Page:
Conference on World Affairs returns for 62nd run

By Staff

Movie critic Roger Ebert calls it "the Conference on Everything Conceivable." The New York Times describes it as "a weeklong extravaganza of discussion and debate." The Conference on World Affairs returns to the University of Colorado at Boulder campus April 5-9 for its 62nd annual edition.

A Boulder tradition since 1948, conference audiences have doubled in size over the past decade. Last year, a combined audience of 92,000 students, faculty, local, national and international visitors attended 200 panels, plenaries and performances at the five-day gathering.

This year's conference theme, "Free Thinking," affirms the organization's core value, said Jim Palmer, conference director.

"Free Thinking is meant to describe both the conference's cost-free attendance and our unrestricted, free-ranging topics and ideas," he said. "We are committed to keeping the conference free in both senses."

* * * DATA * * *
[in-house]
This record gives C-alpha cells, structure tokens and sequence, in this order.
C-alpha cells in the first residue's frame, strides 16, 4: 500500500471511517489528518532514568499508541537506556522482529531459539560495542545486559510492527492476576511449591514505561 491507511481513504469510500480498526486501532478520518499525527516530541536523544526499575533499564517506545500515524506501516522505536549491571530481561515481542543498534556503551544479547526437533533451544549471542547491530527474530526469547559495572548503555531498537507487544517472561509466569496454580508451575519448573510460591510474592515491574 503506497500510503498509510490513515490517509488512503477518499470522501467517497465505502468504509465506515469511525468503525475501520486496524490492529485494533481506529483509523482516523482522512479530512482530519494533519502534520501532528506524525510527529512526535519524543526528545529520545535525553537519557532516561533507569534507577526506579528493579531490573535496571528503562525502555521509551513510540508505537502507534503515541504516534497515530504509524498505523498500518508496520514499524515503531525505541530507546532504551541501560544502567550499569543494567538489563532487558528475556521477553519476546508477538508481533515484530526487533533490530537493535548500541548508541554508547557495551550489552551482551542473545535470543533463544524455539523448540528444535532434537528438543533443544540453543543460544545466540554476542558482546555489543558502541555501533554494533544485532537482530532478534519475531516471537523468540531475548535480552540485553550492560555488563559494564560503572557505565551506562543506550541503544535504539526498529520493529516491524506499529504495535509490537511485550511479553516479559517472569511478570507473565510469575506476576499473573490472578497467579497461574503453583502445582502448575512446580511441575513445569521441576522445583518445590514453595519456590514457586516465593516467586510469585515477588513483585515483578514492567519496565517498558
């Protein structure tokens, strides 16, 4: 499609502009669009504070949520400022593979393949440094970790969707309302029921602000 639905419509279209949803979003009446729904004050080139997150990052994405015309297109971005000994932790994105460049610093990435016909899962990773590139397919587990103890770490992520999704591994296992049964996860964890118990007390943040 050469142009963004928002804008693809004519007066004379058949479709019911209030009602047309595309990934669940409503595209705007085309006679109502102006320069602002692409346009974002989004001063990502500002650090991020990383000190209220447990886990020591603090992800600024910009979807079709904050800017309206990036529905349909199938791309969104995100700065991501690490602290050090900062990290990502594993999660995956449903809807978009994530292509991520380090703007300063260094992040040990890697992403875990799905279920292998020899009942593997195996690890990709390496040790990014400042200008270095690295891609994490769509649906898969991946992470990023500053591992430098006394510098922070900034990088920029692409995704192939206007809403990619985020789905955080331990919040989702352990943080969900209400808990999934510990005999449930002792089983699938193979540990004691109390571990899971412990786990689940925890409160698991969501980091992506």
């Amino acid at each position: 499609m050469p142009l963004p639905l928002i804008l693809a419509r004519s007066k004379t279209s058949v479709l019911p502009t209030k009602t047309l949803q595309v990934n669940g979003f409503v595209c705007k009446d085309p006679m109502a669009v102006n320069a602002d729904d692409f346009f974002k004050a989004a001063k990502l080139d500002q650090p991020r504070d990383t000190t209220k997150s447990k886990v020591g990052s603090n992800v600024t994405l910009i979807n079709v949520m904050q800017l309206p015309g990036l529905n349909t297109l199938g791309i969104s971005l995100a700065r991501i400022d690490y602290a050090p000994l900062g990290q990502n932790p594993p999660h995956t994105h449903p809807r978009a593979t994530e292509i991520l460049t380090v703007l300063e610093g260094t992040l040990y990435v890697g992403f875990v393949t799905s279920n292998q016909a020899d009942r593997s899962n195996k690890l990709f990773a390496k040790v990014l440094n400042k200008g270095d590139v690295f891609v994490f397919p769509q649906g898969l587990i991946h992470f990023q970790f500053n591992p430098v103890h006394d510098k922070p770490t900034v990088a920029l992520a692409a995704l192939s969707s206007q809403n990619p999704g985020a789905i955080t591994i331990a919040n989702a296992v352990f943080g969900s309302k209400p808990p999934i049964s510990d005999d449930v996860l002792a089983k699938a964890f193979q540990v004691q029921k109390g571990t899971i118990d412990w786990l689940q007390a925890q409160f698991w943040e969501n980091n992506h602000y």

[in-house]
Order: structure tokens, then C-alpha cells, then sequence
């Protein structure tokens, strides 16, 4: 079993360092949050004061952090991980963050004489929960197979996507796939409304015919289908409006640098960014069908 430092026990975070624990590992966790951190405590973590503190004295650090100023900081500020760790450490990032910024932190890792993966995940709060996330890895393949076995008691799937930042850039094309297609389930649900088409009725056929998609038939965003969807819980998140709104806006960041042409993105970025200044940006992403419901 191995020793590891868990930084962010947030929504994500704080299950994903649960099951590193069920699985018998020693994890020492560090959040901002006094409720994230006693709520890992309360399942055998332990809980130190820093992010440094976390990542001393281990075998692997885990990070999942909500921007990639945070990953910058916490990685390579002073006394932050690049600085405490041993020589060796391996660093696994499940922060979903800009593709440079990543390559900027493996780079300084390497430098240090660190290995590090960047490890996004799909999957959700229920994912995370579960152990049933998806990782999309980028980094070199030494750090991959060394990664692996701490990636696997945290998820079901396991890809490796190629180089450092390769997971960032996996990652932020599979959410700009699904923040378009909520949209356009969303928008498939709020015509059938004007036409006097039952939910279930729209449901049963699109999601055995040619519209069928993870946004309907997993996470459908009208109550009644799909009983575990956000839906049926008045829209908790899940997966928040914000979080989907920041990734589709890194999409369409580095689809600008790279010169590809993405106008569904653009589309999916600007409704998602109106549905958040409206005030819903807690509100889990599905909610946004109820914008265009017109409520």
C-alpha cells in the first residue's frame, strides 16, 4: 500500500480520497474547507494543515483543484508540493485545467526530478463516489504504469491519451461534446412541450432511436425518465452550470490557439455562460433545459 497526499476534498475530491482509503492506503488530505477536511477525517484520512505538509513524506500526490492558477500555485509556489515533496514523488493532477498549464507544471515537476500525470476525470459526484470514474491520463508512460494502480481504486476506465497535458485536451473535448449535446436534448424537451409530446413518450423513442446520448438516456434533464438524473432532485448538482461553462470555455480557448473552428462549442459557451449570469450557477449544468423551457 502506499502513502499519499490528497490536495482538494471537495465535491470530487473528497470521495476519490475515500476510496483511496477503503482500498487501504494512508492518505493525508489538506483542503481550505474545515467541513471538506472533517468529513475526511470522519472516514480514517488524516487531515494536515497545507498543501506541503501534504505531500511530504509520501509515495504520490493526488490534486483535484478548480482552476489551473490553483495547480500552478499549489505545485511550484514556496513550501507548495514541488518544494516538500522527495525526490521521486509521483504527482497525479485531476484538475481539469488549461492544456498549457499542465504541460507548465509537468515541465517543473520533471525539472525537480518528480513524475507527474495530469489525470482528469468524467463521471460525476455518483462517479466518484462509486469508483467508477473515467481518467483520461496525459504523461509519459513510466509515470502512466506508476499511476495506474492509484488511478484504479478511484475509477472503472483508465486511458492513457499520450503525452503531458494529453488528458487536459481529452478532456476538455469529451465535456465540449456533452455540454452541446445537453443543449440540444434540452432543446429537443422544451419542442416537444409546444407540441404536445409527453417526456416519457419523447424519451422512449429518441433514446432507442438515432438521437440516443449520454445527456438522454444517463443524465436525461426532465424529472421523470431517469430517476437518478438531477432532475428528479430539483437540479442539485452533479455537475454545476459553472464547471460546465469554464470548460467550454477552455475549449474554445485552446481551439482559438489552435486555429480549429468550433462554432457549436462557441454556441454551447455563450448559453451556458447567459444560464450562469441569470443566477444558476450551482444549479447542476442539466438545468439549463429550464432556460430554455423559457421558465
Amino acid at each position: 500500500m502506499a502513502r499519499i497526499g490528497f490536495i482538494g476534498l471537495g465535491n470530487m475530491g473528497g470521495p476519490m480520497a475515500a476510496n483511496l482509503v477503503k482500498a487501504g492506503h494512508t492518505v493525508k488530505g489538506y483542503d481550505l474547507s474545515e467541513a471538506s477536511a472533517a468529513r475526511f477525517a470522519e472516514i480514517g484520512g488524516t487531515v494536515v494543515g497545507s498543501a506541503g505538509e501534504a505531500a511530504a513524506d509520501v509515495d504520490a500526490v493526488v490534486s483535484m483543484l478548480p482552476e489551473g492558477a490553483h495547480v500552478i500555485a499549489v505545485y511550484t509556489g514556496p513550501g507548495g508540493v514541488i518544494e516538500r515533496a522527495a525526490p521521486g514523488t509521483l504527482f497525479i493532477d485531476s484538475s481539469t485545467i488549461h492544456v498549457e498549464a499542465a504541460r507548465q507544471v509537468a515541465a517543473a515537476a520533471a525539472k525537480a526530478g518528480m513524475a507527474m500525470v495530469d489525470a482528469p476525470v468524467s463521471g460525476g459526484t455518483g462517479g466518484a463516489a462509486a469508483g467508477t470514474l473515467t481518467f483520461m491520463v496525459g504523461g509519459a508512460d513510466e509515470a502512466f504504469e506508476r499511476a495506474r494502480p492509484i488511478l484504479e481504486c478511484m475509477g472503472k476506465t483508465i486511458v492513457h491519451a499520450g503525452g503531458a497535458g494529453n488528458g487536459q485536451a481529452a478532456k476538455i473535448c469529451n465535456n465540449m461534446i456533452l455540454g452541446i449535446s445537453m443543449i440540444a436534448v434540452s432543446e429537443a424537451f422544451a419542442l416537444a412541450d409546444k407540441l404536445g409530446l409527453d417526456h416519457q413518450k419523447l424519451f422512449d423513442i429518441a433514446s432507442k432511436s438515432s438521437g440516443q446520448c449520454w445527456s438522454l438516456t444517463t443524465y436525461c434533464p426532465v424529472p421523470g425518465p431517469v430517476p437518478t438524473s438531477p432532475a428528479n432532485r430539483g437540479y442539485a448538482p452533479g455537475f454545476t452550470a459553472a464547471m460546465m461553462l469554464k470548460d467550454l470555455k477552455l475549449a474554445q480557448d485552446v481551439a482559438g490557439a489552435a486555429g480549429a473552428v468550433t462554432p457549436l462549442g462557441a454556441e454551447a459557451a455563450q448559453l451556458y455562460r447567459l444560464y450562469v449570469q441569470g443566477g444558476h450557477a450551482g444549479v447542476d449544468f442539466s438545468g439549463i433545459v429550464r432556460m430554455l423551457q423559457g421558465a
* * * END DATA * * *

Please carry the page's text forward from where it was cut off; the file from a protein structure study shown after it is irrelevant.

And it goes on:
The Conference on World Affairs was founded in 1948, originally as a forum on international affairs, gaining fame early on with notable participants such as Eleanor Roosevelt, Arthur Miller and Henry Kissinger. The event now encompasses music, literature, the environment, science, journalism, visual arts, diplomacy, technology, spirituality, film, politics, business, medicine, human rights and more.

Participants in recent years include Vice President Joe Biden, Washington Post columnist Charles Krauthammer and economist Paul Krugman. TV commentator Rachel Maddow describes the conference as "the antidote to the airless, etherized, surreality of what 'conferences' have become. Arrive cynical and above-it-all — leave with new, real friends and a smarter, humbler, more human take on your work and the world you're changing."

A biographical listing of all Conference on World Affairs participants is online A complete schedule of events will be posted by the third week of March.

One of the most popular events is the annual jazz concert, set for 8 p.m. April 6 at Macky Auditorium. As with all conference sessions, the concert is free and open to the public; beginning this year, though, seating will no longer be general admission. Advance online ticketing for assigned seats will be available with a service charge of $1. Instructions for online ticketing will be announced soon via the CWA Fans e-list. To become a member and receive notice of jazz concert tickets and other conference events, go to the conference Web site and click on the "Sign Up Now!" button.

Donations to the Conference on World Affairs may be made online at